"Yeah that happens more times than not. The car that leads the most laps doesn't win."
That was Jimmie Johnson's conclusion after his heartbreaking finish at Michigan. Johnson of course, dominated Sunday's race at Michigan leading 146 laps only to run out of fuel on the last lap while leading. It's a cliche race fans have heard forever, but is it really true?
Given my lack of interesting hobbies I decided to find out. Looking at the last five years worth of races I counted up the number of winners that also led the most and 2nd most laps on the day (Racing-Reference is amazing).
|Year||Most Laps+Win||Win %||2nd Most+Win||Win %|
The total win percentage for five years was 47% for the driver leading the most laps and 68% for a driver leading the most or second-most laps in the race. While technically Johnson is right that it happens more often than not, the truth is that if you lead a lot of laps you have a pretty chance of winning a race. In fact Johnson should know quite a bit about dominant cars. In 42 career wins he's been the dominant car (or at least led the most) in 15 races. Add in the times he's led the 2nd-most laps and it's a stout 26 races. While his respective win percentages are slightly lower (35.7%, 61.9%) than the 5 year average, they are pretty close. Further he's had ten races in his career (including 2 this year) with the most laps led that didn't translate into a win.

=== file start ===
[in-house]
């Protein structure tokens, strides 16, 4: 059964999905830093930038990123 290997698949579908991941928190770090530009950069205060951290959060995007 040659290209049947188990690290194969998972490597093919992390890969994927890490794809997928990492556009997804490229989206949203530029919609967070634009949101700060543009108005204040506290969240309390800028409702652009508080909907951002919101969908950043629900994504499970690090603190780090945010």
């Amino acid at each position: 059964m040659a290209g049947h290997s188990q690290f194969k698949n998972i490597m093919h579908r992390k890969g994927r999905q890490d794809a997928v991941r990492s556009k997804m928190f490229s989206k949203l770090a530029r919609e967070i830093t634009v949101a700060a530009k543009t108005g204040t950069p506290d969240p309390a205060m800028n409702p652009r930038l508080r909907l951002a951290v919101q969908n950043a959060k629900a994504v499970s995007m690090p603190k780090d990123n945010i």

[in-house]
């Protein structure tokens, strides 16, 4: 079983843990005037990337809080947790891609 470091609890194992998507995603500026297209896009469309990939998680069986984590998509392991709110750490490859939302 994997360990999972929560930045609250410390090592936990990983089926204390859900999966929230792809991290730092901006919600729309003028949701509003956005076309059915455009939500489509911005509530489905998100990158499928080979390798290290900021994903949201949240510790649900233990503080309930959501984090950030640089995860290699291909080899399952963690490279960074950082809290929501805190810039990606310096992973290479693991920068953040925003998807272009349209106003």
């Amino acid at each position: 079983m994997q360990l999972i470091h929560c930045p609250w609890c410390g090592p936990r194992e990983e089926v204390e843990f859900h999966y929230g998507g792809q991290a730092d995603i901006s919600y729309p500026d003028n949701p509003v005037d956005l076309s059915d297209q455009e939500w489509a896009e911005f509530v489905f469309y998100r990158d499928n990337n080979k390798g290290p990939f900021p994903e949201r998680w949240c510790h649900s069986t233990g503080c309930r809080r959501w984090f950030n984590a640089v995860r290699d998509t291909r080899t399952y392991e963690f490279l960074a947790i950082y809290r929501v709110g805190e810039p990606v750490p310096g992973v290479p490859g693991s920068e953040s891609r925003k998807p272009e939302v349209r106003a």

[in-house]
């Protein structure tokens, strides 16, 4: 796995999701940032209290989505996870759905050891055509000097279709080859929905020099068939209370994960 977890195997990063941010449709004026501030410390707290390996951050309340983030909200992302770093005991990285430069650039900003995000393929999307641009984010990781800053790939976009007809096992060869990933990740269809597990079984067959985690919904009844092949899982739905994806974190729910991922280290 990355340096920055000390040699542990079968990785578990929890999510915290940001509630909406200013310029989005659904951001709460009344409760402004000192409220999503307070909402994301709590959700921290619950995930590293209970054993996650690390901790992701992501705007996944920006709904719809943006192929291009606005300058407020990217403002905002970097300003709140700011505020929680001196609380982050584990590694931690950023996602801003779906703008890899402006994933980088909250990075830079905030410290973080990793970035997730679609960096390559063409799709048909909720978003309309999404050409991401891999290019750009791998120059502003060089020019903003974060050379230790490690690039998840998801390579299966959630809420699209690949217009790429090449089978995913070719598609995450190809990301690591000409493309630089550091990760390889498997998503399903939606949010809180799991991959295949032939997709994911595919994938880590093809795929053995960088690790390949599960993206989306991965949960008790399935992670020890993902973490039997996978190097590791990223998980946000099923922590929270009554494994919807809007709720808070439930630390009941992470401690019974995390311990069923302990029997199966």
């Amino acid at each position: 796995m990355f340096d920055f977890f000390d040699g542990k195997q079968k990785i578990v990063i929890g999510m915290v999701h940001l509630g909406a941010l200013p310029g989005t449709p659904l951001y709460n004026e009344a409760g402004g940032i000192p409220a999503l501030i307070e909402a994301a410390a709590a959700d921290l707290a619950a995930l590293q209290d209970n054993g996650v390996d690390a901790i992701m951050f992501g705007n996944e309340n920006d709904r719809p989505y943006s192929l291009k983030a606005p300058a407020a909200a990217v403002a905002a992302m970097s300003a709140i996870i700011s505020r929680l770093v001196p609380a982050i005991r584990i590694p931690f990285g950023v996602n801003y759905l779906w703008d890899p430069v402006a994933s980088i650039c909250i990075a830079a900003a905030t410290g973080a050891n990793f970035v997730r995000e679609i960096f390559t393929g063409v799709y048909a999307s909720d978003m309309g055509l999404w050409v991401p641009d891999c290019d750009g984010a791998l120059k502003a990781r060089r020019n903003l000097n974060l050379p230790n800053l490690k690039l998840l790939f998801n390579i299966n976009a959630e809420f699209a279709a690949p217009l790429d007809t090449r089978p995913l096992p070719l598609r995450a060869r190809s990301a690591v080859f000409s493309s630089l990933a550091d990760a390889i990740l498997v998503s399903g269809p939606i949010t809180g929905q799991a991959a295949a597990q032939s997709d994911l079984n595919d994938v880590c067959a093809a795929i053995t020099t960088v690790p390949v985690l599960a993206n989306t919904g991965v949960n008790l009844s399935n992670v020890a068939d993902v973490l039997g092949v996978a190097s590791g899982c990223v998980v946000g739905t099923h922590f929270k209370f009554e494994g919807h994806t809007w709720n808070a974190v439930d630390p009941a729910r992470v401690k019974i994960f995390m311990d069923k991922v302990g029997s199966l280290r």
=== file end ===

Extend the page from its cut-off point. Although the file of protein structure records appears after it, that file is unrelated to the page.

Through 15 races in 2009, 6 cars have won and led the most laps (40%) and 7 have won while leading the most or second most laps (46%). It's a small sample size and the summer traditionally has had a lot of races dominated by one or two cars. By year end the numbers will likely mimic the last five years.
So what does this mean? It's pretty simple: the best cars usually win. Sure Mark Martin or Brad Keselowski can steal a win by leading only the last lap, but usually the best two cars will win the race.